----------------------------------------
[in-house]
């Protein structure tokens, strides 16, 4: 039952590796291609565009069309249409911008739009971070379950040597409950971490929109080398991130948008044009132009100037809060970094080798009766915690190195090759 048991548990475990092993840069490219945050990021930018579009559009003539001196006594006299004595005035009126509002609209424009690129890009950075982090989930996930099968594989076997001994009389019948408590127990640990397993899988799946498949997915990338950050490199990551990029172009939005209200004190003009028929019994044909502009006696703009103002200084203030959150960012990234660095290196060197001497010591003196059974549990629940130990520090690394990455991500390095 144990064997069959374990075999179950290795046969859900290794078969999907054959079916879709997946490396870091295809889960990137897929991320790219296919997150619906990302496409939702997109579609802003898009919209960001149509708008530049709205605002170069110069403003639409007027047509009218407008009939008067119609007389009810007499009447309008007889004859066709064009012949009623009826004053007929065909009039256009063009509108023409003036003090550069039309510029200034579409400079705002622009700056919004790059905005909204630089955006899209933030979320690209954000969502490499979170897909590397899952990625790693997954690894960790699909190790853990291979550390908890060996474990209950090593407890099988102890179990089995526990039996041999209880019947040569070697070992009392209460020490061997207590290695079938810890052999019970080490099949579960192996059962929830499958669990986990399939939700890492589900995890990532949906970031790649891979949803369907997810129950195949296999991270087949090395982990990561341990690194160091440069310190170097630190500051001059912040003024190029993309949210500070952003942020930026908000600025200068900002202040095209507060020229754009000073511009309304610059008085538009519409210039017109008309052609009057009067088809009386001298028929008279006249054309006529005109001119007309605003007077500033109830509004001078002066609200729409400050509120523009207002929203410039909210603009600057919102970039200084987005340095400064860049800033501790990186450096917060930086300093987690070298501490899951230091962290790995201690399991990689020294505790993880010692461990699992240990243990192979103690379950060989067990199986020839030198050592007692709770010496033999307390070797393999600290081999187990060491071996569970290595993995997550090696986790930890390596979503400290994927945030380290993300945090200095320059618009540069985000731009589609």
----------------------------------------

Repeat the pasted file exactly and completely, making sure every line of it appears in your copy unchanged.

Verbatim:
[in-house]
């Protein structure tokens, strides 16, 4: 039952590796291609565009069309249409911008739009971070379950040597409950971490929109080398991130948008044009132009100037809060970094080798009766915690190195090759 048991548990475990092993840069490219945050990021930018579009559009003539001196006594006299004595005035009126509002609209424009690129890009950075982090989930996930099968594989076997001994009389019948408590127990640990397993899988799946498949997915990338950050490199990551990029172009939005209200004190003009028929019994044909502009006696703009103002200084203030959150960012990234660095290196060197001497010591003196059974549990629940130990520090690394990455991500390095 144990064997069959374990075999179950290795046969859900290794078969999907054959079916879709997946490396870091295809889960990137897929991320790219296919997150619906990302496409939702997109579609802003898009919209960001149509708008530049709205605002170069110069403003639409007027047509009218407008009939008067119609007389009810007499009447309008007889004859066709064009012949009623009826004053007929065909009039256009063009509108023409003036003090550069039309510029200034579409400079705002622009700056919004790059905005909204630089955006899209933030979320690209954000969502490499979170897909590397899952990625790693997954690894960790699909190790853990291979550390908890060996474990209950090593407890099988102890179990089995526990039996041999209880019947040569070697070992009392209460020490061997207590290695079938810890052999019970080490099949579960192996059962929830499958669990986990399939939700890492589900995890990532949906970031790649891979949803369907997810129950195949296999991270087949090395982990990561341990690194160091440069310190170097630190500051001059912040003024190029993309949210500070952003942020930026908000600025200068900002202040095209507060020229754009000073511009309304610059008085538009519409210039017109008309052609009057009067088809009386001298028929008279006249054309006529005109001119007309605003007077500033109830509004001078002066609200729409400050509120523009207002929203410039909210603009600057919102970039200084987005340095400064860049800033501790990186450096917060930086300093987690070298501490899951230091962290790995201690399991990689020294505790993880010692461990699992240990243990192979103690379950060989067990199986020839030198050592007692709770010496033999307390070797393999600290081999187990060491071996569970290595993995997550090696986790930890390596979503400290994927945030380290993300945090200095320059618009540069985000731009589609």